Wounding may enhance adventitious rooting on stem cuttings for some species like dwarf serviceberry, Greek strawberry tree (Arbutus andrachne), and Santa Cruz manzanita (Arctostaphylos andersonii) (Al-Salem and Karam 2001; Davies et al. 2018; Melcher 2016; Wisura 1980). Wounding increases cellular division near the vascular cambium and phloem, which promotes callus formation (Pijut et al. 2011). In some species, callus formation is a precursor of adventitious root formation (Karakurt et al. 2009). Furthermore, wounding speeds rooting because it increases the surface area of the basal part of cuttings where rooting hormone is predominately absorbed (Davies and Hartmann 1988).

Furthermore, basal treatment of stem cuttings with rooting hormones such as indole-3-butyric acid (IBA) can enhance rooting and increase the quantity of adventitious roots (Davies et al. 2018). Rupp et al. (2011) reported a significant effect of auxin on the rooting of cuttings of little leaf mountain mahogany (Cercocarpus intricatus). However, the success of rooting depends on the type and concentration of auxin and plant species. High doses of auxin can lead to foliar senescence, chloroplast damage, destruction of membranes, necrosis, and even plant death (Blythe et al. 2007). The use of IBA improved both the rooting percentage and the number of adventitious roots per rooted cutting in the eucalypt hybrid (Corymbia torelliana × Corymbia citriodora) but also led to increased defoliation (Kilkenny et al. 2012).

‘Coy’ alder-leaf mountain mahogany (Cercocarpus montanus) is an evergreen selection with small leaves that has been selected for landscape use (Paudel et al. 2020a). It is a slow-growing shrub that typically reaches a height of 1.5 m at maturity. ‘Coy’ alder-leaf mountain mahogany flourishes in low-water landscapes. However, few studies have been conducted on the propagation of this landscape-worthy species. Alder-leaf mountain mahogany is generally propagated through seeds (Rupp and Wheaton 2014). Similarly, seed propagation methods have been investigated for alder-leaf mountain mahogany (Paudel et al. 2020b). However, off-type plants with genetic variability are produced from seeds (Dole and Gibson 2006). Therefore, vegetative propagation through cuttings is a more promising alternative for the propagation of ‘Coy’ alder-leaf mountain mahogany. Gucker (2006) mentioned that vegetative regeneration is possible from root crowns and rhizomes of alder-leaf mountain mahogany. Furthermore, successful results in rooting stem cuttings of ‘Coy’ alder-leaf mountain mahogany were reported by Paudel et al. (2020a). However, there are still questions as to the correct time for cutting collection, types of auxins and their concentrations, and suitability of terminal and subterminal cuttings for propagating ‘Coy’ alder-leaf mountain mahogany. The purpose of this study was to develop an efficient protocol to propagate ‘Coy’ alder-leaf mountain mahogany successfully via stem cuttings. We evaluated wounding methods, rooting hormone treatments, use of terminal and subterminal cuttings, and timing of cutting collection during the propagation of ‘Coy’ alder-leaf mountain mahogany.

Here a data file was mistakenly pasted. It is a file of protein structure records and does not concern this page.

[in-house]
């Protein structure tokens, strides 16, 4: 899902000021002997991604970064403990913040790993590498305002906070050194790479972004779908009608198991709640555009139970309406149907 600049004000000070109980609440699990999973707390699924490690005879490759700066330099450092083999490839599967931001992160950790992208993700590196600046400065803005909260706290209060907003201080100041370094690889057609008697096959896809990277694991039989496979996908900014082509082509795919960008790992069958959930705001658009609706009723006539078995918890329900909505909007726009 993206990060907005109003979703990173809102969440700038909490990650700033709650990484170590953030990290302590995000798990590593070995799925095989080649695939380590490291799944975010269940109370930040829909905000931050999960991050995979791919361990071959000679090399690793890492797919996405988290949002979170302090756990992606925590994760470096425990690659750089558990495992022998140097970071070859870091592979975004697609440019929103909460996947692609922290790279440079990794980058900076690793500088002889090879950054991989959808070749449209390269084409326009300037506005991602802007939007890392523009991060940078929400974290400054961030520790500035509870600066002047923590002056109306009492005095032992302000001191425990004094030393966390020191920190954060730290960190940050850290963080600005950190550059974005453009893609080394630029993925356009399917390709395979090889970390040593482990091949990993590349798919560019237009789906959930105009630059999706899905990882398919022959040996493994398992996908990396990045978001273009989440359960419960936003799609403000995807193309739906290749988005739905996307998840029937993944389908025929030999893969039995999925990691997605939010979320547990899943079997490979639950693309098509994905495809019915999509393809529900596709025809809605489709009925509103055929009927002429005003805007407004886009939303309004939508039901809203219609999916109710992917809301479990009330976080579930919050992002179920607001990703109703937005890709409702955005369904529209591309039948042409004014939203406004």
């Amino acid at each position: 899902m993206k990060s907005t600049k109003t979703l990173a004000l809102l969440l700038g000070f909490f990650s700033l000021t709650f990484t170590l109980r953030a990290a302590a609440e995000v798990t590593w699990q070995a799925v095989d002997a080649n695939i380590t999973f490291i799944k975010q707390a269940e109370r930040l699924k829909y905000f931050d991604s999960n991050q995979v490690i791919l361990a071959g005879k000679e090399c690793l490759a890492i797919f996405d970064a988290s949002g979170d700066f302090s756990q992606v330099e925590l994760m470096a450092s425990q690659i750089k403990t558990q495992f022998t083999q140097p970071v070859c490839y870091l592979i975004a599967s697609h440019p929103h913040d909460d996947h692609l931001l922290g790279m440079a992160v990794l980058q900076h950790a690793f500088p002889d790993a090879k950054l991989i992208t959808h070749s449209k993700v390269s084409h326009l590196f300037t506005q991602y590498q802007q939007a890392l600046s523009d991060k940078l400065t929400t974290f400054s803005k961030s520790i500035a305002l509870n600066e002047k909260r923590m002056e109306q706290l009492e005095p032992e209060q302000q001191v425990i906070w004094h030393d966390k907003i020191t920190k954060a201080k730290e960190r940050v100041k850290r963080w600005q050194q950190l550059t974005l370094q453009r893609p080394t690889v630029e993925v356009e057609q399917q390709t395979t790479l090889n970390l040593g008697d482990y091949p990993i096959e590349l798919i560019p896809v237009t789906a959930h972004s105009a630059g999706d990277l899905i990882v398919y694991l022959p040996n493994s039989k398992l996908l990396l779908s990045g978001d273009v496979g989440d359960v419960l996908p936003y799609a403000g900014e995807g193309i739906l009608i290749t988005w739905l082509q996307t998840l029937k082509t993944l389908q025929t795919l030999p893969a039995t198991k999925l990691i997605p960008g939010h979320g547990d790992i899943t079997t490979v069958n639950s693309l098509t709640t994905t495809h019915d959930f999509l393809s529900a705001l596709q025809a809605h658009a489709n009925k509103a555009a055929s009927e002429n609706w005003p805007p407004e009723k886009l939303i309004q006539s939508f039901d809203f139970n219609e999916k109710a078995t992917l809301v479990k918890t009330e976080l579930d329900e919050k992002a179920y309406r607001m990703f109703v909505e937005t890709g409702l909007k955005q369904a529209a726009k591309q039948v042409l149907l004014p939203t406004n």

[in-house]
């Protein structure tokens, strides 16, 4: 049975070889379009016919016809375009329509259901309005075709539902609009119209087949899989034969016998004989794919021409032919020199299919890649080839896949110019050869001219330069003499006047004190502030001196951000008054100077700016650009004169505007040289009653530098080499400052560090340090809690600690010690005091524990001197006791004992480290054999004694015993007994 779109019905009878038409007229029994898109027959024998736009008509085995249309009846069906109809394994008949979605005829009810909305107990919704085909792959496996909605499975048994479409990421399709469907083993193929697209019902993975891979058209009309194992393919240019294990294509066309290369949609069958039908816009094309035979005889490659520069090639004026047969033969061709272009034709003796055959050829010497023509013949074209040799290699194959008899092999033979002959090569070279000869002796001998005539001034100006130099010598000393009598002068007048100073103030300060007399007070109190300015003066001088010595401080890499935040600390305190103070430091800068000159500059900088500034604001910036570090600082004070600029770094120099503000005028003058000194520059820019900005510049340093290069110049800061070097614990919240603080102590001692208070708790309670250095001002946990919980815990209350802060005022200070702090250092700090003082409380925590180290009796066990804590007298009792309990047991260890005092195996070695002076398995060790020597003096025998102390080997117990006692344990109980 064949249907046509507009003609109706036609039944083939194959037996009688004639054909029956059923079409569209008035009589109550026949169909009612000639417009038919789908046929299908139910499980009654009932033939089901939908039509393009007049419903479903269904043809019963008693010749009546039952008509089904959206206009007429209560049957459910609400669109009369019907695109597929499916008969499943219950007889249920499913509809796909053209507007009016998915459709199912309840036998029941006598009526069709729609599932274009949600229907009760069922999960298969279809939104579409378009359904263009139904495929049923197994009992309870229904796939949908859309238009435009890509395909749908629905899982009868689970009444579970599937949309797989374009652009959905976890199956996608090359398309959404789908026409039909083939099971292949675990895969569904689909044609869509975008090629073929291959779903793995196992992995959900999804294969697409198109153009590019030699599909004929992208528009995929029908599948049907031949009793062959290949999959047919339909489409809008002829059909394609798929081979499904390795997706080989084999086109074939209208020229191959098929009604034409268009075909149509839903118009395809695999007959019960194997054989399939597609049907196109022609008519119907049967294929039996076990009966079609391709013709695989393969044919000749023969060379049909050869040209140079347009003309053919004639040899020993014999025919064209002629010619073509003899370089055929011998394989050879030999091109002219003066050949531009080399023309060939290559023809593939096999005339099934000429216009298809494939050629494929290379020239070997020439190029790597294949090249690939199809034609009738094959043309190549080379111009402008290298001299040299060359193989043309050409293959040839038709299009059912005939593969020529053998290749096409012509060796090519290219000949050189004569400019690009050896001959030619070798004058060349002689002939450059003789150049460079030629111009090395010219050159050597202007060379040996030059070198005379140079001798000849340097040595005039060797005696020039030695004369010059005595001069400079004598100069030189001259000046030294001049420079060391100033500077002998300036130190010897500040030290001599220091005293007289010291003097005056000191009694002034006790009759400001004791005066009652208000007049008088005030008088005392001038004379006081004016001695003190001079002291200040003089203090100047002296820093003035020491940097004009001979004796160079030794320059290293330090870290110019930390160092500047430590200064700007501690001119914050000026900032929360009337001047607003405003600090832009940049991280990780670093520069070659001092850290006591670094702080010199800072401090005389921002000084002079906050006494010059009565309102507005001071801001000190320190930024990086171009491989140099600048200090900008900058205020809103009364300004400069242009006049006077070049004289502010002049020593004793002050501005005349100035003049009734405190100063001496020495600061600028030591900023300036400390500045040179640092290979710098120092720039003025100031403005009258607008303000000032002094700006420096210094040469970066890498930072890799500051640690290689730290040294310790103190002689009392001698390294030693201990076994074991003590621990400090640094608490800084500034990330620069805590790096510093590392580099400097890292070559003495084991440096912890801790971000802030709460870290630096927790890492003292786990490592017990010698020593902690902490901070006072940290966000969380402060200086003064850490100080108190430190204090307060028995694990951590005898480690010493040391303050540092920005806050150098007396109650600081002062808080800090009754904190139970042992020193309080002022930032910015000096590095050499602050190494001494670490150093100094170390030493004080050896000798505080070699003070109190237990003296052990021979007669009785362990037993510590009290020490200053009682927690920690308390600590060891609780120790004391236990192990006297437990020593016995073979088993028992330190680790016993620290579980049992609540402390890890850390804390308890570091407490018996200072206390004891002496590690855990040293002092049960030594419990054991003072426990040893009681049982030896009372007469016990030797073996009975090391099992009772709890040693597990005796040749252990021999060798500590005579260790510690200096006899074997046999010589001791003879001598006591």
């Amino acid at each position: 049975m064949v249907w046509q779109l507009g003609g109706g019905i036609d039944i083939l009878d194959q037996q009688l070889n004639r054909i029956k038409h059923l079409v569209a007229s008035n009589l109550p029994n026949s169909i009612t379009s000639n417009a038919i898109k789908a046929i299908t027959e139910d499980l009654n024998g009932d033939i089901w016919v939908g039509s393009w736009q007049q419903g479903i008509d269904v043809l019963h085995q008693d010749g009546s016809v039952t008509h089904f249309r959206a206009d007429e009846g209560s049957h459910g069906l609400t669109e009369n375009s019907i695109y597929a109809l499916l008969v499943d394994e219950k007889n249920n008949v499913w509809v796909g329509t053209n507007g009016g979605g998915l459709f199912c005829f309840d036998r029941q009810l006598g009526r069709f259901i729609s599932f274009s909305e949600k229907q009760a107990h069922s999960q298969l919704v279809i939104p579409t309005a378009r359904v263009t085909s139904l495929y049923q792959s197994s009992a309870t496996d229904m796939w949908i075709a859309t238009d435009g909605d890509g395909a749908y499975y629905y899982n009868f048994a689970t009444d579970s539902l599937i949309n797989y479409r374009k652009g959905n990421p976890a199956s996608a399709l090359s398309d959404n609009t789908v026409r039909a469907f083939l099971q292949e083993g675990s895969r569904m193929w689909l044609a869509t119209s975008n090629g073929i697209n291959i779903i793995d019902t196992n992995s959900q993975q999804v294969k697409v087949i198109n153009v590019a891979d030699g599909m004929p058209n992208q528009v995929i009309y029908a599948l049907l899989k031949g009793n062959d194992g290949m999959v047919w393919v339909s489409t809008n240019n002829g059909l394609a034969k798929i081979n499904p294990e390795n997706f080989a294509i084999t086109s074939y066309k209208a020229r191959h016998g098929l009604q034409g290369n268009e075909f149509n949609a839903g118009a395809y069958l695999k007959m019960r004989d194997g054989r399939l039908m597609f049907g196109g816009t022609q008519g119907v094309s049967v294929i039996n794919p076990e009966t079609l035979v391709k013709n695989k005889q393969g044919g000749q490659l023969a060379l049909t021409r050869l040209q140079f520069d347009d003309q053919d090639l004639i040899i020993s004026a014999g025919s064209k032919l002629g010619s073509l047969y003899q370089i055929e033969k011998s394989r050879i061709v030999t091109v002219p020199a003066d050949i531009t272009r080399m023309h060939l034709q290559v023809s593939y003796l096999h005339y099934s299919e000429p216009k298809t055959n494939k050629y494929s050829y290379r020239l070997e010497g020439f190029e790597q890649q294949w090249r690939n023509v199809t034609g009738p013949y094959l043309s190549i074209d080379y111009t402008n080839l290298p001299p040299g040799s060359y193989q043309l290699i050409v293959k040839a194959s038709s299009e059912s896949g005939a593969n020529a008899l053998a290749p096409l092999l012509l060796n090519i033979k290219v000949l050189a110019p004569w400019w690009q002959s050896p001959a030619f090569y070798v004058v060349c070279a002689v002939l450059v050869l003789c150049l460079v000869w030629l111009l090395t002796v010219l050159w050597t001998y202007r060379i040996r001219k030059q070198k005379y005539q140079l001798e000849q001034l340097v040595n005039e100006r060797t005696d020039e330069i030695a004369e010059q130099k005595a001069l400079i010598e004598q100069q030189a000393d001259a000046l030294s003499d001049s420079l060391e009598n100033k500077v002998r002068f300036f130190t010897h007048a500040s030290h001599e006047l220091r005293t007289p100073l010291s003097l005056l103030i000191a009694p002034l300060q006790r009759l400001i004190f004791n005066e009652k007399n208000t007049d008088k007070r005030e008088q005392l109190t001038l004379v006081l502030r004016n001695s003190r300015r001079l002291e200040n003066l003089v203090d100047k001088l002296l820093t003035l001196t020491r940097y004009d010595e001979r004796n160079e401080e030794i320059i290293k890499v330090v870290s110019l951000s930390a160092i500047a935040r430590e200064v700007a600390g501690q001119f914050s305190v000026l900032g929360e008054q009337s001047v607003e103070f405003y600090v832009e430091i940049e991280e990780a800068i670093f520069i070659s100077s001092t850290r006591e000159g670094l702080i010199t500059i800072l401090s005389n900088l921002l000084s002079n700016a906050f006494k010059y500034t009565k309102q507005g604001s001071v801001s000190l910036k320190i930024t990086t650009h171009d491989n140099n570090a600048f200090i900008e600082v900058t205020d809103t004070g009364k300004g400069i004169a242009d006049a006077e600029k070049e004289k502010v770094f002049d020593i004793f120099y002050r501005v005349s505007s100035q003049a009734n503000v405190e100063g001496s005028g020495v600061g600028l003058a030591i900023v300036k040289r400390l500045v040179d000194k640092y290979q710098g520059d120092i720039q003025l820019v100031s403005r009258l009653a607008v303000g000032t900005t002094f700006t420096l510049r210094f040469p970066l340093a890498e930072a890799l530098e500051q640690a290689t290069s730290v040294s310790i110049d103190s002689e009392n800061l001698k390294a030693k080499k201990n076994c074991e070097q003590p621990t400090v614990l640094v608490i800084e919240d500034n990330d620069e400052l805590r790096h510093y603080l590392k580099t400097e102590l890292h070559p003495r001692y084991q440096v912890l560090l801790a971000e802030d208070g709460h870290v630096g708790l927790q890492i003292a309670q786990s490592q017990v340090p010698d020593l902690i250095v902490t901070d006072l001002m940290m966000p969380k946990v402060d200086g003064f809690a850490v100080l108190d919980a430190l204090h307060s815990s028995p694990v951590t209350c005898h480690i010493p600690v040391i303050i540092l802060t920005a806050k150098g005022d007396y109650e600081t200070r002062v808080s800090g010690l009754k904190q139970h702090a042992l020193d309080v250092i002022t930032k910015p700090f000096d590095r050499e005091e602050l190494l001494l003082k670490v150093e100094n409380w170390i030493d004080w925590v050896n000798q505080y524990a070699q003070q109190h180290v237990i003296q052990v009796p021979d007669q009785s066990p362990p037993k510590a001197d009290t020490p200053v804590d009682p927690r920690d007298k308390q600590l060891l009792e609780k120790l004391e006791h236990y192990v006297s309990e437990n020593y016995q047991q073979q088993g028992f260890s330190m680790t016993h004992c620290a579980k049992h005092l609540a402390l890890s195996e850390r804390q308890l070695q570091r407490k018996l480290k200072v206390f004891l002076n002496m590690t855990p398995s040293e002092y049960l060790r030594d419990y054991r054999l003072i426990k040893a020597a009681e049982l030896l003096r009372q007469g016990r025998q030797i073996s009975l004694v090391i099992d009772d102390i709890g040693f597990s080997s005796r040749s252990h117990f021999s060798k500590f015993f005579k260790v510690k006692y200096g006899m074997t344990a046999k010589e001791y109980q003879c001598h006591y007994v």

Materials and methods

Wounding, type of cuttings, time of cutting collection

Propagation experiments were conducted for ‘Coy’ alder-leaf mountain mahogany using cuttings collected from five plants located in a landscape in Hyde Park, UT, USA. Those plants are clones of the ‘Coy’ alder-leaf mountain mahogany that were previously introduced to the landscape (Paudel et al. 2020a). The cuttings were collected in May, Jul, and Sep in 2020, 2021, and 2022; wrapped in moist paper towels; and stored in a cooler at 4 °C until used (Table 1). Terminal cuttings included the shoot tips, whereas subterminal cuttings were positioned below. At all collection time points, subterminal cuttings were nondormant hardwood (previous season growth) and terminal cuttings were semihardwood. In May, only subterminal cuttings (7–9 cm) were used by removing the tips ∼2 to 3 cm long. In July and September, terminal and subterminal cuttings (7–9 cm) were used. In May, three treatments were designed to assess the best wounding method. Cuttings with no additional wounds were used as the control. For wounding treatments, cuttings were wounded by scraping the bark (1 cm) on one stem side at the base (scrape) or making three to five perpendicular cuts (0.2 cm) on both stem sides around the base (cut) by a sharp grafting knife (Fig. 1). For other collection times, all cuttings were wounded using the scrape or cut methods.

Table 1.

General information for propagation experiments (2020–22) of ‘Coy’ alder-leaf mountain mahogany (Cercocarpus montanus) with initiation and end dates, number of cuttings, type of cuttings, wounding method, and rooting hormone used. Cuttings treated with liquid-based (Dip’N Grow, Clackamas, OR, USA) or talc-based (Hormodin® 1 and 2; OHP, Inc., Mainland, PA, USA) hormone.

Table 1.
Fig. 1.
Fig. 1.